The prototype we have developed in conjunction with Deutsche Börse works. It can settle payments, both delivery-versus-payment (DvP) and free-of-payment (FoP) securities transactions, and it can process straightforward capital measures such as interest payments and redemptions of maturing bonds.
The challenge we are facing now is to engineer the prototype to a degree that yields robust insights into its performance. Being a provider of market infrastructure, we are naturally curious to know whether the technology is scalable, what it will really cost when it’s up and running, which technical issues might crop up when settling large numbers of trades, and much more besides.
In our view, it has not yet been proven beyond doubt that blockchain-based settlement systems are superior to the methods in use today. That’s why we’re open-minded about this issue – as I said earlier, we are looking to learn more. But we’re not looking to compare apples and oranges, hence our efforts to base the experiment on today’s real-world conditions. Blockchain needs to fit into the real world, not vice versa.
Earlier on, I mentioned the sense of disillusionment which has now clouded many blockchain projects. But let me reiterate our commitment to exploring these issues with an open mind – it would be wrong to overlook any opportunities that might arise.
Just remember: the first motorised seagoing vessels lagged behind the fastest sailing boats of the day. But field testing improved that technology to such an extent that no-one today would seriously regard sailing boats as a realistic means of transporting goods by sea.
Remember, too, that we tend to follow set behavioural patterns and pigeonhole issues according to our existing business models and processes. It might be that we don’t yet grasp the merits of a new technology because they only really come to the fore in different business models or processes. Perhaps merely discussing the new technology will spark the emergence of new business models and more efficient settlement models.
In short, new technologies – and by that I mean blockchain and beyond – offer opportunities which we need to explore with an open mind, but without losing touch with reality.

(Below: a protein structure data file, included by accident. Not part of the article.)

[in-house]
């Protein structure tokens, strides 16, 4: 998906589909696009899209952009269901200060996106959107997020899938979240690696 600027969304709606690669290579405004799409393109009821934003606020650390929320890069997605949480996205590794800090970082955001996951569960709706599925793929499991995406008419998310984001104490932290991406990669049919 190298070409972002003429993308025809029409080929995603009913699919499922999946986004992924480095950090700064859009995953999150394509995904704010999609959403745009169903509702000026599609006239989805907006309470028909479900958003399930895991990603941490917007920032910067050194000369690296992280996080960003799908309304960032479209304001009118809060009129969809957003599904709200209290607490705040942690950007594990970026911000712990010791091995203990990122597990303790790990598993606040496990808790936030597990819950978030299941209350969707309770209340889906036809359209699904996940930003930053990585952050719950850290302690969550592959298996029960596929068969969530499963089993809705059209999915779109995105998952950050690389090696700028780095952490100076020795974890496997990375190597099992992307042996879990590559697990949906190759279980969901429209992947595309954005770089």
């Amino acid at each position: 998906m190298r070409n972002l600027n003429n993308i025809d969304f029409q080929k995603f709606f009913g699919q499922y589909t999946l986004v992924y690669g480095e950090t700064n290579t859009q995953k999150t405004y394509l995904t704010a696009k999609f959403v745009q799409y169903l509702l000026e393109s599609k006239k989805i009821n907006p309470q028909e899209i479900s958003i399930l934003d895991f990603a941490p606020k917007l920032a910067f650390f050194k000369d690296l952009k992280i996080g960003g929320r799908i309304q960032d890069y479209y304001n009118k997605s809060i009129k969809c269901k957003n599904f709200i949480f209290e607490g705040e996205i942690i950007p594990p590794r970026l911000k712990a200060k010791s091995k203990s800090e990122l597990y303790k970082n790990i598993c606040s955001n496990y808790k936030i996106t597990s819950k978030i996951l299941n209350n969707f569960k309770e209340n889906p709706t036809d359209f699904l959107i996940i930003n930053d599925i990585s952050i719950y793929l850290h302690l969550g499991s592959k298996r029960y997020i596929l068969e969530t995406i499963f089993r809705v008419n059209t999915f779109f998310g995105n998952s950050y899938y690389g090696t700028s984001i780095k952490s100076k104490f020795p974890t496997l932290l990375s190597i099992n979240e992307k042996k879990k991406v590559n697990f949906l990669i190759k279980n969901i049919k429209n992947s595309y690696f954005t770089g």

3 German market migrates to T2S
T2S showed us just how complex innovations can be in the settlement world. We all breathed a huge sigh of relief when the German market, with its central securities depository Clearstream Banking AG, migrated to the single shared platform (SSP) as scheduled at the close of business on 6 February 2017. Transition work went smoothly, as did the first days of business.
It truly was a resounding success – a masterpiece in cooperation across an entire industry. It’s always the case that success has many fathers, and that bon mot really is quite apt when it comes to the settlement of securities which, after all, is a network industry.
Every single stakeholder – the 4CB, Clearstream, all the banks and other customers of Clearstream – had to migrate simultaneously and adjust their systems accordingly. That’s why thanks are also due to everyone involved. I firmly believe it was an impressive accomplishment.
All in all, 18 central securities depositories and their markets have now migrated to T2S since the platform was launched in June 2015. This means that T2S is a major step closer to the vision of it becoming a hub for European securities settlement.
This migration was particularly noteworthy because the size of the German market effectively doubled the volume of business settled via the T2S platform.
T2S has demonstrated that it can cater for whatever standards market participants expect a European securities settlement platform to meet.
For German market participants, the SSP not only eases settlement by standardising and harmonising procedures but also offers them opportunities to optimise their liquidity and collateral management.
4 Invitation to reception
Ladies and gentlemen
Today’s Focus Session was a very special one for me. We made a conscious decision to host this session, following the German market’s transition to T2S, here in Frankfurt am Main. The migration of Wave 4 to the SSP marks a huge step forward for each and every one of us. Of course, that’s an achievement we need to celebrate.
However, today’s session did more than just dwell on past achievements – we also looked to the future and the challenges it holds in store. Because as a Chinese saying goes, the roads of tomorrow must be built today.
We, the central banks, organised this Focus Session for you, the market participants. You engaged with us, and you debated with us. Thank you all for getting involved. My gratitude also goes out to all those who made our Focus Session such a success – everyone who spoke and participated in discussions, and of course the many helping hands in the background whose job it was to prepare and organise today’s event.
Ladies and gentlemen
Securities settlement and payments are a network industry. What would be more apt, then, to network at a joint reception to which you are now all cordially invited.
Join me there in celebrating the successful migration of the German market to T2S.
Thank you for your attention.